Lyda Ruijter op-ed: The town clerk’s office re-imagined
The Reform Stamford group is raising awareness of the entrenchment of the local political system.
Planning and Zoning Board meetings are attended by overflow crowds of citizens trying to block yet another quick zoning change to allow a developer to erect another outsized building. Heightened activism is drawing attention to ongoing pollution of the groundwater and the Sound by sloppy work by developers.
Traffic congestion, lack of enforcement of building code violations, property tax escalation, and lack of parking: the level of activism on each of these issues is growing. Citizens want their concerns to be noticed. Protests have been a constant in the city for years. What’s new is that the various protesters are joining forces, bringing neighborhoods together, and elevating neighborhood issues to city-wide concerns. Citizens are fed up with a city that doesn’t take their concerns seriously. In my visits to residents on the campaign trail all over the city, the pent-up frustration by the citizens is palpable. The town clerk’s office has a major role to play in alleviating some of the frustration, and increasing fair citizen participation. Currently, the town clerk’s office symbolizes the out-of-date mechanics of city government and the lack of citizen involvement.
I’m running for town clerk, because I have a vision of how to modernize the office for the benefit of the public, city officials, and staff. The Office of Town Clerk can be transformed into a welcoming hub where information is readily available, where the threshold to participation is removed, and where coordination between residents, staff and officials is facilitated. The Office of Town Clerk is the repository of all information having to do with government and land use. The town clerk’s position can be a catalyst for change by developing a modern, connected and accessible system of information that would empower citizens to learn, engage and become more active participants in the process.
The current town clerk took the seat 16 years ago and hasn’t been contested since then. Term limits are important for all political positions to keep out dust and privilege. Being in any political office for 16 years without being contested is a symbol of the entrenchment widely found within city government. Term limits are important to ensure fresh views, to adjust to an ever changing world, and to let the people contribute their voices and concerns to the government.
Let’s consider some examples of how a comprehensive integrated information system can be beneficial for the city and city government. Currently, building code violations are handled by several departments, and both the citizens as well as city staff appear overwhelmed by the disjointed storage of the data and are at a loss of how to track the cases. A new coordinated information system would pull the disparate pieces of information together and give everyone access to the full history of each case, from building permits, to violations, to enforcement.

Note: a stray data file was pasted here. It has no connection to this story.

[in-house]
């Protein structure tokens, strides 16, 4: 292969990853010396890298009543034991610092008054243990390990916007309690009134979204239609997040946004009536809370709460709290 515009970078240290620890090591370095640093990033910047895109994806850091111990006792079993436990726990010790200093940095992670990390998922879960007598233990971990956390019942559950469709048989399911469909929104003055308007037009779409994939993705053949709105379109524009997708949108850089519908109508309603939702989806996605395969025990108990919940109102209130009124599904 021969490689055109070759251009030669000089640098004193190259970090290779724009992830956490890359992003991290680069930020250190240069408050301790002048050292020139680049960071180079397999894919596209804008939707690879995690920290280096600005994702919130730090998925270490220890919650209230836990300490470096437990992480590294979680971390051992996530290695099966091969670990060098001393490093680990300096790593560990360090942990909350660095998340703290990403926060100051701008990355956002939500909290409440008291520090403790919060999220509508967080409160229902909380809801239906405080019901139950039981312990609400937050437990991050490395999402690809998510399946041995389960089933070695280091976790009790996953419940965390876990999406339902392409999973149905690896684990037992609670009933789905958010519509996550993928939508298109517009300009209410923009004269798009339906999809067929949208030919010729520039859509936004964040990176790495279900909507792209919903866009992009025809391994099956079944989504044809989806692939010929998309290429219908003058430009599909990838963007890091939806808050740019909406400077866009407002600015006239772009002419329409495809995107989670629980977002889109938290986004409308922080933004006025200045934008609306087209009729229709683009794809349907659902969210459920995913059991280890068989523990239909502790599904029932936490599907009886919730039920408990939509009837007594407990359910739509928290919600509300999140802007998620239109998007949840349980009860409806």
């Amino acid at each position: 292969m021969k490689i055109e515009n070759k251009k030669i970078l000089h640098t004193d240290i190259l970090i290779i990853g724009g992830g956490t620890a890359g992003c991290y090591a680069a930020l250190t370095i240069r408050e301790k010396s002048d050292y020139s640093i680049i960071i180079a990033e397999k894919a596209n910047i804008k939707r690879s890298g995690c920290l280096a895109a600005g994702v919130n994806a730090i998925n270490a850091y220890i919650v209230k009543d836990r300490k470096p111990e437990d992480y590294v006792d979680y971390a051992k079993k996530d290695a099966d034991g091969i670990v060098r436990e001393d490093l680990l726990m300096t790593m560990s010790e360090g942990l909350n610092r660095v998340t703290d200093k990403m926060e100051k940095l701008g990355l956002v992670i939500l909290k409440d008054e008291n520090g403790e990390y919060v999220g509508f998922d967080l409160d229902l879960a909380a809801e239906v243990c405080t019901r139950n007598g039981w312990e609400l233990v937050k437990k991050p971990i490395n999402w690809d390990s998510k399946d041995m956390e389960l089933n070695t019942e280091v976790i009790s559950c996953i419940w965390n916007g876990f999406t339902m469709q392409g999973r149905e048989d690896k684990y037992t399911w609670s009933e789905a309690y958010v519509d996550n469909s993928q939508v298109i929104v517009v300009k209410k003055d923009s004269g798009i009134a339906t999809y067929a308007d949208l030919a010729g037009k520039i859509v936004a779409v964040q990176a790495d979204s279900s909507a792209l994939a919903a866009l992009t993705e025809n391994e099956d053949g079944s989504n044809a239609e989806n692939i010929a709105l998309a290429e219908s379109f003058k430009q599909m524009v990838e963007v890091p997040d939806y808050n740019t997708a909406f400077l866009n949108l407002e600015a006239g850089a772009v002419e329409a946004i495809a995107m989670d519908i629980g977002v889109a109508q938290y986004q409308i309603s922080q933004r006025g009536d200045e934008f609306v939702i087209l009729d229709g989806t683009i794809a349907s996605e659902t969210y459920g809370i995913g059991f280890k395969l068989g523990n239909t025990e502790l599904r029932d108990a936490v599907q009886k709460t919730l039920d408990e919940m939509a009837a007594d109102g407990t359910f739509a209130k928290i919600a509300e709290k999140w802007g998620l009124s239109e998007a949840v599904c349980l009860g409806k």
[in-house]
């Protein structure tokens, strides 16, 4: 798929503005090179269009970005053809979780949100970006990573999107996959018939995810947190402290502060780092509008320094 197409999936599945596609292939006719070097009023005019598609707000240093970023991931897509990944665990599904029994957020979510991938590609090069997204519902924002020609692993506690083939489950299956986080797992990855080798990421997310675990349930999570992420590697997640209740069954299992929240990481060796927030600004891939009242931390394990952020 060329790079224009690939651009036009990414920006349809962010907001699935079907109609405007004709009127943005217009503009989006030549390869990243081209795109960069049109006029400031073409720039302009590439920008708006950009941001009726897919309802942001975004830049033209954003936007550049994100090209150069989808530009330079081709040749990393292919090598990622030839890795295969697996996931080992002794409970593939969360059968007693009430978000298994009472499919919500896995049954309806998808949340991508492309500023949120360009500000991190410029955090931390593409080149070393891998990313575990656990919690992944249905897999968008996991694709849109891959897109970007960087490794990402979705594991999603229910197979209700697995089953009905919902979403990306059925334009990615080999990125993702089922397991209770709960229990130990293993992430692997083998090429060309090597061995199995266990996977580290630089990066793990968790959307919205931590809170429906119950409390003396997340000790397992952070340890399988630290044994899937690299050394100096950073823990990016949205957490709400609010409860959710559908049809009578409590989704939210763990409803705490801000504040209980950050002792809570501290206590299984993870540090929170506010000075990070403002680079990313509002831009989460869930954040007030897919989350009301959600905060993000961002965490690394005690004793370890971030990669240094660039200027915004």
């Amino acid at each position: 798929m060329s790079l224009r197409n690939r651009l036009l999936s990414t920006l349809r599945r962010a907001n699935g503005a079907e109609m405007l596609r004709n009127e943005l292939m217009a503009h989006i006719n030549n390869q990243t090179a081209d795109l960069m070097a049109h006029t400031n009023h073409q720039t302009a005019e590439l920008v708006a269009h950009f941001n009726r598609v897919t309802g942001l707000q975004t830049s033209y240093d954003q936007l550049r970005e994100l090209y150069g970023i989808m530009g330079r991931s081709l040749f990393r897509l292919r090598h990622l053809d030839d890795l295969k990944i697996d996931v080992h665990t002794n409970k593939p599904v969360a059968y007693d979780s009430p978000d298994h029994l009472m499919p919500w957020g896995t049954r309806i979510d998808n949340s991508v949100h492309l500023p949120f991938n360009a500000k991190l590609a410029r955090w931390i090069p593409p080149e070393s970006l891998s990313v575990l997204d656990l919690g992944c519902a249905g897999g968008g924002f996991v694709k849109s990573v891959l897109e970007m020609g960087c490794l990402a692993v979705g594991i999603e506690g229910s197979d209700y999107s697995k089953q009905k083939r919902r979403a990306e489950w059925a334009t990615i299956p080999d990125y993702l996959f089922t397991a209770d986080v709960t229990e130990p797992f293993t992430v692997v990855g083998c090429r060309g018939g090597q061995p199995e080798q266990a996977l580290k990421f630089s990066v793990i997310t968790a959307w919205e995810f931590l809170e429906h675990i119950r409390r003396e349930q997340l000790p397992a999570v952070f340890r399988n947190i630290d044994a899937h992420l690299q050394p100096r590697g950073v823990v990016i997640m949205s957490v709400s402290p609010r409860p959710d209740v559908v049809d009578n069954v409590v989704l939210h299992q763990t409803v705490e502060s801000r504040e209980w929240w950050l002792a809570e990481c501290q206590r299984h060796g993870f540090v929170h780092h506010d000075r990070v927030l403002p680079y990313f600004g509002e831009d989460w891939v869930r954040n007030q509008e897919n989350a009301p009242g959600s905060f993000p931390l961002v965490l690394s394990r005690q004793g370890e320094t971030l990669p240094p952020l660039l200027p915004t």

While serving on the Parks and Recreation Commission I discovered that it took an inordinate amount of time to learn of the background and context of many items on the agenda. If tax money is being spent on a capital project in a park, and this item comes before the Commission, shouldn’t the background information about this project be available? When was the project started, how were funds
appropriated, who drew up the contract, and how was a vendor chosen? Getting the information was near impossible, yet votes were being cast. A re-imagined town clerk’s office would build an integrated information system where these questions can be answered quickly and easily, increasing the competency of the commissioners. This same informational system would serve members of all boards and commissions, as well as city staff and officials, increasing effectiveness, and promoting coordination and cooperation. A large part of this informational system will be open-access to the public, encouraging citizen participation and engagement.
The tragedy of Houston raises an urgent question for this election: will the leadership of this city be beholden to the developers and push for unabated development, or will they be mindful that mother nature sets the ultimate sacred limits on growth. As a coastal city, the ramifications of over-building, and awareness of how removal of impervious surfaces can lead to calamitous repercussions if a storm like Harvey would come to us, need to be front and center when planning decisions are being made. An integrated information system gives the planners a tool to incorporate long-term consequences into the development projects.
It’s often been said that democracy depends on an informed citizenry. The town clerk’s office can strengthen democracy by turning it into a hub of information accessible to both the government and the residents, building knowledge within all participants, and thereby building democracy.
Lyda Ruijter is running for town clerk. www.Lyda4TownClerk.com.